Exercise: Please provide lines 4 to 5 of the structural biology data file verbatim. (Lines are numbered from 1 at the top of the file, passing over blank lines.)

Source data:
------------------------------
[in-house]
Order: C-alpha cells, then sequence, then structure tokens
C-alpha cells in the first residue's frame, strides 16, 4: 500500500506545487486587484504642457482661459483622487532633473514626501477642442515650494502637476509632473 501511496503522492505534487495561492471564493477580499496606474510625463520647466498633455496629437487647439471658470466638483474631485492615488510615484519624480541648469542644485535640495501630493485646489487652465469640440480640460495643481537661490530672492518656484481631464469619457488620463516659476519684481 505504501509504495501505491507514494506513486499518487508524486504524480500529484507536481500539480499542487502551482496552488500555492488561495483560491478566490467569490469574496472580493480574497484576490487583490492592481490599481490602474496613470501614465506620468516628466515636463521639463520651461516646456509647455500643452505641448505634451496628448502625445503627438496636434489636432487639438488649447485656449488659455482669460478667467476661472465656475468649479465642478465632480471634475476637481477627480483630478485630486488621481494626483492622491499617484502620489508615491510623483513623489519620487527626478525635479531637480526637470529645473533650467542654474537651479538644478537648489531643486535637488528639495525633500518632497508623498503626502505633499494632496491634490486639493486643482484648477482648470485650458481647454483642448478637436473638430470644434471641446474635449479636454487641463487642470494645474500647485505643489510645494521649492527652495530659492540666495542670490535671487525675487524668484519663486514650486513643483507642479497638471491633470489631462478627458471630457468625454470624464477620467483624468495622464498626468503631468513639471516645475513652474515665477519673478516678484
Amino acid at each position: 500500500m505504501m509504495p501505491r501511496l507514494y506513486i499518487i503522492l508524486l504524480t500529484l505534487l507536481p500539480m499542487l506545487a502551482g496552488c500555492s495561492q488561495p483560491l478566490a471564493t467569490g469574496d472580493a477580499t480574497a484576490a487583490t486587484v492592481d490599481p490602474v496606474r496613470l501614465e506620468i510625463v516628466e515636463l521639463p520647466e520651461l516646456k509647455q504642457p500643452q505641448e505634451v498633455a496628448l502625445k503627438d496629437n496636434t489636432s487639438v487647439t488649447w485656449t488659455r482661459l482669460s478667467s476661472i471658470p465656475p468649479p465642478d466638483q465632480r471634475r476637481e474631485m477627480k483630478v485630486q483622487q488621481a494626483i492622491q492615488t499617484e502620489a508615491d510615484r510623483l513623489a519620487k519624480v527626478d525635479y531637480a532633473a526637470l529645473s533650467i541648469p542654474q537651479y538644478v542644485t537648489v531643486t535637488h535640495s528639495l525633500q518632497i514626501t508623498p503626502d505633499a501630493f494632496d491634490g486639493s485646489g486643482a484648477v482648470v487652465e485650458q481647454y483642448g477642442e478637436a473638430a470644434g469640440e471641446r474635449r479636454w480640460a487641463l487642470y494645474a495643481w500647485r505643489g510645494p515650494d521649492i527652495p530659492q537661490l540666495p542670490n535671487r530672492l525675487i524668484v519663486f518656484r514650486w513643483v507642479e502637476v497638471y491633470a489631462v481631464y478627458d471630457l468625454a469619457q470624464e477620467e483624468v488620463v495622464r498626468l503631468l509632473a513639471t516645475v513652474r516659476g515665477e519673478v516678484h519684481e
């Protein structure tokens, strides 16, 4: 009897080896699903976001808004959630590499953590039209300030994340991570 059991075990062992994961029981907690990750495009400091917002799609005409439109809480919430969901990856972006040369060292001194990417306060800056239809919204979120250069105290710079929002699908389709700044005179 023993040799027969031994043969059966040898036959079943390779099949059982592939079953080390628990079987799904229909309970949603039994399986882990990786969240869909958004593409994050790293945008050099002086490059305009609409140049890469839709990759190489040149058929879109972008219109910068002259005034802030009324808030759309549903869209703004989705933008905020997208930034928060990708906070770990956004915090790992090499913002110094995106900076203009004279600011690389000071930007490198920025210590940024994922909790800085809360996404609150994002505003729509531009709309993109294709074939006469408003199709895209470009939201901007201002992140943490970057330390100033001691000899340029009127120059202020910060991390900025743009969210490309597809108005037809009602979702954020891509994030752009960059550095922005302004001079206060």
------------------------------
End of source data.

Amino acid at each position: 500500500m505504501m509504495p501505491r501511496l507514494y506513486i499518487i503522492l508524486l504524480t500529484l505534487l507536481p500539480m499542487l506545487a502551482g496552488c500555492s495561492q488561495p483560491l478566490a471564493t467569490g469574496d472580493a477580499t480574497a484576490a487583490t486587484v492592481d490599481p490602474v496606474r496613470l501614465e506620468i510625463v516628466e515636463l521639463p520647466e520651461l516646456k509647455q504642457p500643452q505641448e505634451v498633455a496628448l502625445k503627438d496629437n496636434t489636432s487639438v487647439t488649447w485656449t488659455r482661459l482669460s478667467s476661472i471658470p465656475p468649479p465642478d466638483q465632480r471634475r476637481e474631485m477627480k483630478v485630486q483622487q488621481a494626483i492622491q492615488t499617484e502620489a508615491d510615484r510623483l513623489a519620487k519624480v527626478d525635479y531637480a532633473a526637470l529645473s533650467i541648469p542654474q537651479y538644478v542644485t537648489v531643486t535637488h535640495s528639495l525633500q518632497i514626501t508623498p503626502d505633499a501630493f494632496d491634490g486639493s485646489g486643482a484648477v482648470v487652465e485650458q481647454y483642448g477642442e478637436a473638430a470644434g469640440e471641446r474635449r479636454w480640460a487641463l487642470y494645474a495643481w500647485r505643489g510645494p515650494d521649492i527652495p530659492q537661490l540666495p542670490n535671487r530672492l525675487i524668484v519663486f518656484r514650486w513643483v507642479e502637476v497638471y491633470a489631462v481631464y478627458d471630457l468625454a469619457q470624464e477620467e483624468v488620463v495622464r498626468l503631468l509632473a513639471t516645475v513652474r516659476g515665477e519673478v516678484h519684481e
């Protein structure tokens, strides 16, 4: 009897080896699903976001808004959630590499953590039209300030994340991570 059991075990062992994961029981907690990750495009400091917002799609005409439109809480919430969901990856972006040369060292001194990417306060800056239809919204979120250069105290710079929002699908389709700044005179 023993040799027969031994043969059966040898036959079943390779099949059982592939079953080390628990079987799904229909309970949603039994399986882990990786969240869909958004593409994050790293945008050099002086490059305009609409140049890469839709990759190489040149058929879109972008219109910068002259005034802030009324808030759309549903869209703004989705933008905020997208930034928060990708906070770990956004915090790992090499913002110094995106900076203009004279600011690389000071930007490198920025210590940024994922909790800085809360996404609150994002505003729509531009709309993109294709074939006469408003199709895209470009939201901007201002992140943490970057330390100033001691000899340029009127120059202020910060991390900025743009969210490309597809108005037809009602979702954020891509994030752009960059550095922005302004001079206060």